Valentines exchange at school…an opportunity to pull out the watercolors.

The needs of the head, the hands, and the heart can not really be separated as simply as I have done for the purpose of this post, they’re all interconnected. I find that when things feel a little off, in our home life, it’s often because these needs are not balanced. For varied reasons, many of us cannot provide our children with full time Waldorf education, but that does not mean that we cannot benefit from applying helpful aspects of the philosophy into our home lives. Keeping a focus on balancing the needs of the head, heart, and hands is a good place to start if you want bring a Waldorf influence into your daily life.

* * *
Thank you for sharing your perspective on this very common struggle, Dawn, and showing us that traditional schooling can coexist with a Waldorf home. In your words, ‘I make an intentional daily effort to address the needs of the whole child…the head, the heart, and the hands… Since much of their school day is spent in the head, I want to balance this with time at home focusing more on the needs of the heart and hands.’ Simplified beautifully!
For more of Dawn’s wonderful wisdom, visit her blog, Renaissance Mama… you will be returning again and again for a dose of her gentle confidence.
Thank you, Dawn… blessings and magic to you.
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Donni Webber is the mom behind the popular natural living Waldorf website and blog, The Magic Onions - where the magic of nature and the wonder of childhood collide to make each moment a precious gift. She is a photographer, writer, crafter, wife and mother of two inspiring young children. Her work has been featured in many popular publications, including HGTV, Better Homes and Gardens, Disney and Apartment Therapy.

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  1. What a lovely post. My daughter is graduating from Waldorf this spring and will be attending a public high school. I’ve been thinking a lot about how I will help her find the balance of head, heart, hands when she enters what I know will be an incredibly heady, competitive environment.

  2. Thank you SO much for this post! As a working mommy (I am a professor at a nearby university) I feel like we have found a wonderful balance while sending our kids to public school and “homeschooling” during OUR time with them. It is also helpful that I have summers off to spend nurturing my girls. So many blogs make me feel guilty for my choice of public school and career…I appreciate that you’ve sought to meet the needs of those of us who use waldorf at home to balance our children’s lives.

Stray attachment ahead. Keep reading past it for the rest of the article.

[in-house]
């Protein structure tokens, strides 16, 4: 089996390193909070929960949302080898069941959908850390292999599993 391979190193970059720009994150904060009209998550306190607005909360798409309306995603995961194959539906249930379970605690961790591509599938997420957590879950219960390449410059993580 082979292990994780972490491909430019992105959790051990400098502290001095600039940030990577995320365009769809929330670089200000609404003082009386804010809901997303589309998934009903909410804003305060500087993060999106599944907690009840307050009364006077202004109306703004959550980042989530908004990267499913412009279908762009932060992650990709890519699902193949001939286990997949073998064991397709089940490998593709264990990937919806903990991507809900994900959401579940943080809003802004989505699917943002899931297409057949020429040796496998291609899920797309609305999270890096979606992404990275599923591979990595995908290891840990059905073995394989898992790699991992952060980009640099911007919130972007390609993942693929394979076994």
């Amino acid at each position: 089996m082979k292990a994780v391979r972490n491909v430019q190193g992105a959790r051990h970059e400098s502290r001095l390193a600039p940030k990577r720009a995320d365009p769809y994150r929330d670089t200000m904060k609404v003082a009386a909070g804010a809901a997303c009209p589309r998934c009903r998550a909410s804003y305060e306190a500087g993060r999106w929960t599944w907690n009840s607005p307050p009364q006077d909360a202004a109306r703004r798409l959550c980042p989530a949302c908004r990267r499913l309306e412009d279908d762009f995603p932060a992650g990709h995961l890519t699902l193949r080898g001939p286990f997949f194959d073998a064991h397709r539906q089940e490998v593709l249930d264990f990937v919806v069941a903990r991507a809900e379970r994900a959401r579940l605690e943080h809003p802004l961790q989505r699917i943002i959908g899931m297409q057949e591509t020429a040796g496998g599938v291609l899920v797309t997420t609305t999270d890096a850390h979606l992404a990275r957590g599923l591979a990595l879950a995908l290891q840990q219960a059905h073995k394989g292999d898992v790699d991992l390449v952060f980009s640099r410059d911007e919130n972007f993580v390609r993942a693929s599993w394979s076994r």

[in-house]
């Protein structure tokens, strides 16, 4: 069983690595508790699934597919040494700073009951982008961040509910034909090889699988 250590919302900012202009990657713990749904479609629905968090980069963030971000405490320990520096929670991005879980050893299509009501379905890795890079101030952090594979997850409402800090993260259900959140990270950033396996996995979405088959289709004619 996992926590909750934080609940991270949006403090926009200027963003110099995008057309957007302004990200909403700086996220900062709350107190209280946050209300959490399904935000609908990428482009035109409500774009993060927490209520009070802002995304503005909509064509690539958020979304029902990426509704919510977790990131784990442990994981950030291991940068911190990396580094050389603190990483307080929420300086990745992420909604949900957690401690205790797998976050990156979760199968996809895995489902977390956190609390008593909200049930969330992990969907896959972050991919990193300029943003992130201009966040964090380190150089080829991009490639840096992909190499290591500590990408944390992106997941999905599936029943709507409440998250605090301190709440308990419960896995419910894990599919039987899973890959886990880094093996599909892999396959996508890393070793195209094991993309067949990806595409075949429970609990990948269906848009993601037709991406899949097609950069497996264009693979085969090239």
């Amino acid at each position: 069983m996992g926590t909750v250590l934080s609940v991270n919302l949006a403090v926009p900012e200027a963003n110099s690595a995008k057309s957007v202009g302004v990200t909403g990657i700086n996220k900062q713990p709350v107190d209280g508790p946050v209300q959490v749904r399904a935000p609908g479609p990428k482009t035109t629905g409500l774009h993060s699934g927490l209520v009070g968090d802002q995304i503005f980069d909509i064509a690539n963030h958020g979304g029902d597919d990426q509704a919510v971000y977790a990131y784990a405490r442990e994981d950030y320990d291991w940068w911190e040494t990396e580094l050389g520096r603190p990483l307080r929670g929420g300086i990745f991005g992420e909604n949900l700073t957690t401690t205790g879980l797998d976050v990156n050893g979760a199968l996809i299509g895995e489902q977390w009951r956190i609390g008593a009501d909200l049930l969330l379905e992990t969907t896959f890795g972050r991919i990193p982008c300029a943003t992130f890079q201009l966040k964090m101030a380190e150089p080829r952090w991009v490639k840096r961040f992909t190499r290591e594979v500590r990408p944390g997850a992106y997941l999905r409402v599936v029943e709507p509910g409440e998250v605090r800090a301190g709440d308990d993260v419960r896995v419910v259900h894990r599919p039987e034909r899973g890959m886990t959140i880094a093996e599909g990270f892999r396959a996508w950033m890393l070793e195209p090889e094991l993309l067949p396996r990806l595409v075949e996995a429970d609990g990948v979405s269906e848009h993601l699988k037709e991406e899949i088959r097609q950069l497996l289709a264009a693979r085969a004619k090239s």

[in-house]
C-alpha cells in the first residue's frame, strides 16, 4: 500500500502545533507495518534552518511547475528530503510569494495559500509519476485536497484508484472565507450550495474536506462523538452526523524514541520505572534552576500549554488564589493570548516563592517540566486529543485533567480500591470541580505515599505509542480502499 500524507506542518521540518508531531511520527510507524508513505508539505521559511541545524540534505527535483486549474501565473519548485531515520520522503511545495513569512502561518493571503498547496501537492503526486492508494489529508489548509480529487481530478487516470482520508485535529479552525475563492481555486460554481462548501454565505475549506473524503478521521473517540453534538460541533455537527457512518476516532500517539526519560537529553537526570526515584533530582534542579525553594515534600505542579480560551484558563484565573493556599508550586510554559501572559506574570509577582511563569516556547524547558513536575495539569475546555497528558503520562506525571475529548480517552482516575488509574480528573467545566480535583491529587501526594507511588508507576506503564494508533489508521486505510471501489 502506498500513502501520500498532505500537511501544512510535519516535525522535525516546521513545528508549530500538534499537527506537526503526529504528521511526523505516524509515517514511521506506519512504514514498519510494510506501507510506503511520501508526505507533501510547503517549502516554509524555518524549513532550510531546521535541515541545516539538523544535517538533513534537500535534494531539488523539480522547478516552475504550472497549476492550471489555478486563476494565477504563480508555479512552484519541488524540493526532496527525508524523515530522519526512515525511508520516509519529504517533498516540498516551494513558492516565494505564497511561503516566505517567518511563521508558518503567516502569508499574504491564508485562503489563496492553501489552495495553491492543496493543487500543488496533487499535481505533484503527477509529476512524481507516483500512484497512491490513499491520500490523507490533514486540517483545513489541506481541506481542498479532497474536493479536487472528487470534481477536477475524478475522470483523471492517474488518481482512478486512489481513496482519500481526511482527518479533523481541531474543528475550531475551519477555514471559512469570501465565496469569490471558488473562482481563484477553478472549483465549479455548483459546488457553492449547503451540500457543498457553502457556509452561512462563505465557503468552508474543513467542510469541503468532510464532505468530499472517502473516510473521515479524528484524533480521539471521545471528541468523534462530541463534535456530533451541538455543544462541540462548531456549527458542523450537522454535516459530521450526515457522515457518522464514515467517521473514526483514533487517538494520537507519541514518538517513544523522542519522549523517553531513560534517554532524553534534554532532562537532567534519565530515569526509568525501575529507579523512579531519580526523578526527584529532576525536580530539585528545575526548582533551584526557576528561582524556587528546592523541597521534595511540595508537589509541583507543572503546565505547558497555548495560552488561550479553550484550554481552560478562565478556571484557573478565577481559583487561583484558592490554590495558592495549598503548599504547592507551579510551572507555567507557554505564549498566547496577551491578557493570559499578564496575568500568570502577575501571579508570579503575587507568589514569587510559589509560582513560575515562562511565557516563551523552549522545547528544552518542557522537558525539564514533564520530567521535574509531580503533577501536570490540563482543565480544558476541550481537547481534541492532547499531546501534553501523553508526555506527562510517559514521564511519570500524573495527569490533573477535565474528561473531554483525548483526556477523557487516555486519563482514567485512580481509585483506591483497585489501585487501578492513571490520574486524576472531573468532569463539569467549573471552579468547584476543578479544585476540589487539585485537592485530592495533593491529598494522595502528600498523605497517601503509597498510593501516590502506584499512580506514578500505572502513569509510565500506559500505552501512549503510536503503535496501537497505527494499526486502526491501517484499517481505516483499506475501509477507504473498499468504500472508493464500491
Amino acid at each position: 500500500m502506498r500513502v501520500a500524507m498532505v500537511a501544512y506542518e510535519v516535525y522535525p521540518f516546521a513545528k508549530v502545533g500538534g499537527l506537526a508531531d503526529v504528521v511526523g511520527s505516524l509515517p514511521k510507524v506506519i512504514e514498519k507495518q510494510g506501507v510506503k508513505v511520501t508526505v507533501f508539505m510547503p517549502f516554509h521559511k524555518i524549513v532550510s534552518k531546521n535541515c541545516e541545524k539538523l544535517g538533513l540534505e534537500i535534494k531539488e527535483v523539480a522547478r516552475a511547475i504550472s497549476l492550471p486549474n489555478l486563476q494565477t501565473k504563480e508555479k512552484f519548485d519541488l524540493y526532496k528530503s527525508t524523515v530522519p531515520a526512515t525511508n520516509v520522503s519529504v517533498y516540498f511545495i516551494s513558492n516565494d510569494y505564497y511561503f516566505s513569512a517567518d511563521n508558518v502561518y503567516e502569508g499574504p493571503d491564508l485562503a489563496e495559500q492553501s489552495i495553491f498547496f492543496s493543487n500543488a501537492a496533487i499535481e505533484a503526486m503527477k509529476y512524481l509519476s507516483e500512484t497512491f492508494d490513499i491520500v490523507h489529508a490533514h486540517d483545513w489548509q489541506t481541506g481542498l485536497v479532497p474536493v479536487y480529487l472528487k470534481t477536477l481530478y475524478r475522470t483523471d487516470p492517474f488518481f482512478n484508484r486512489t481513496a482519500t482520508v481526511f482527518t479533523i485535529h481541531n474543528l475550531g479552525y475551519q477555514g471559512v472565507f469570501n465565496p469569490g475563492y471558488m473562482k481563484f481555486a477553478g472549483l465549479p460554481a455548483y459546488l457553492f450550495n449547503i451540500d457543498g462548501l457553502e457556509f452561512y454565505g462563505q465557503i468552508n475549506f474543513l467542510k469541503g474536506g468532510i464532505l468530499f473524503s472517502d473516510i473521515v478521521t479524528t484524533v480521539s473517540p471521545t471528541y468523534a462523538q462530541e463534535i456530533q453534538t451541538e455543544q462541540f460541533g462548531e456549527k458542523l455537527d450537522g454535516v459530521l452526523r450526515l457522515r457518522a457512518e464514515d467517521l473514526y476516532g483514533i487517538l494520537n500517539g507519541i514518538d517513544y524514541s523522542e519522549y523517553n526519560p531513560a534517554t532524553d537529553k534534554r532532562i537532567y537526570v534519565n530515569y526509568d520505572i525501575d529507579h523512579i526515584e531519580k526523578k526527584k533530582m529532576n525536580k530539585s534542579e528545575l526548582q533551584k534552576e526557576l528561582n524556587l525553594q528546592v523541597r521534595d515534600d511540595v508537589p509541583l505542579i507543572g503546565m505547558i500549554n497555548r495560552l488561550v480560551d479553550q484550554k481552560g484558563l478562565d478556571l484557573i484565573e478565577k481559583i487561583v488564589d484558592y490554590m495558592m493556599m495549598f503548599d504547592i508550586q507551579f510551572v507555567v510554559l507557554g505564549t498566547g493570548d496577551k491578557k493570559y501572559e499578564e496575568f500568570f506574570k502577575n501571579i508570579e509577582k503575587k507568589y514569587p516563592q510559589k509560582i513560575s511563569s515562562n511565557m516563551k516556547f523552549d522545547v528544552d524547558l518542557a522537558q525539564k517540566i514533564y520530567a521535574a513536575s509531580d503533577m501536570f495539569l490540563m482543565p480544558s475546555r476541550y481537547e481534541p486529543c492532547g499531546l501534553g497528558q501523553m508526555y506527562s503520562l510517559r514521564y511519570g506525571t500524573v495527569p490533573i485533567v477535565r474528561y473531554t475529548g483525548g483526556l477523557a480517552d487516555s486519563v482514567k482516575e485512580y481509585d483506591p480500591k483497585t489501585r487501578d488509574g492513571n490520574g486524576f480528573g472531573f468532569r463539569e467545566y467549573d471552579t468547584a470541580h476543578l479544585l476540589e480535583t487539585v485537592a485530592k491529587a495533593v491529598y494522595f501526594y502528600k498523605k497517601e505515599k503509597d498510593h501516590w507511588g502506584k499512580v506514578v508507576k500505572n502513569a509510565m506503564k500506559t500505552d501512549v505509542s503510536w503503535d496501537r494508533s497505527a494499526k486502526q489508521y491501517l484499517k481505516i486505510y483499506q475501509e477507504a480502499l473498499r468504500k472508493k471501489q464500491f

3. Thank you very much for your posting.
    I never homeschooled our children, they are in public schools from K (and preschool before), but we do a lot of enrichment at home, with ideas from homeschooling and Walddorf way (sometimes) to balance school out.
    And I love Kirkland, we almost moved there, but my husband decided against it, unfortunately.

  4. Thank you for this post. We too put two of our three children that are still at home into PS this year. I am doing some kindy with my 5yo, but we are constantly trying to keep our waldorf-inspired home alive:-)

  5. Thank you for the great post! We are a Waldorf family and have also made the difficult decision to send our son to the local traditional school next year. This was a very hard decision for me/us to make as I feel very strongly about the Waldorf pedagogy and our son has enjoyed his Waldorf School immensely. It has just become clear to us that our Waldorf School cannot give our son the additional support that he needs. It is our intention to keep the philosophy alive in our home and in our hearts :)

  6. When my children were young they went to a Waldorf school, then we moved deep into the country, so they had to attend a local small public school,so I had to influence the home with love and light . the Steiner way. When my daughter was older she could take the long bus ride to the school. She got up at 6 and returned at 5, she did this for 6 years, and loved the rhythm it gave her, and the Waldorf school. She is now 19 and about to leave the nest. cheers Marie

  7. This was a lovely post. I am almost at the end of Simplicity Parenting and I am reading it really slowly as I don’t want to come to the end. Thank goodness there are blogs like these to inspire.

  8. Thanks very much for this post,
    Now my children attending public school because my husband and me are foreign and we wish our children have a good English.
    In my country they attended Montessori and Waldorf schools.
    Now at home We intesively expend our time together learning our language, culture, history, traditions, etc.. using as a tool all I’m learning from books and blogs waldorf-inpired.
    My boys can read, speaks and write fluid in two languages ….
    In the future we do not what we will do, for the moment seems this dual education to be working…

  9. thank you, Dawn! wonderful words!

  10. Aww…that was very sweet. I obviously identify deeply with this topic since my kids are a combination of public, charter and Montessori schooled, but we are a Waldorf-inspired home. Dawn is such an amazing mama! ;)

  11. I don’t think I can fully express my gratitude for this post…and even more for the comments that let me know there are lots of people out there who share my ideas. My children have always attended PS, but I have tried to keep a peaceful home, heavily influenced by Waldorf philosophy.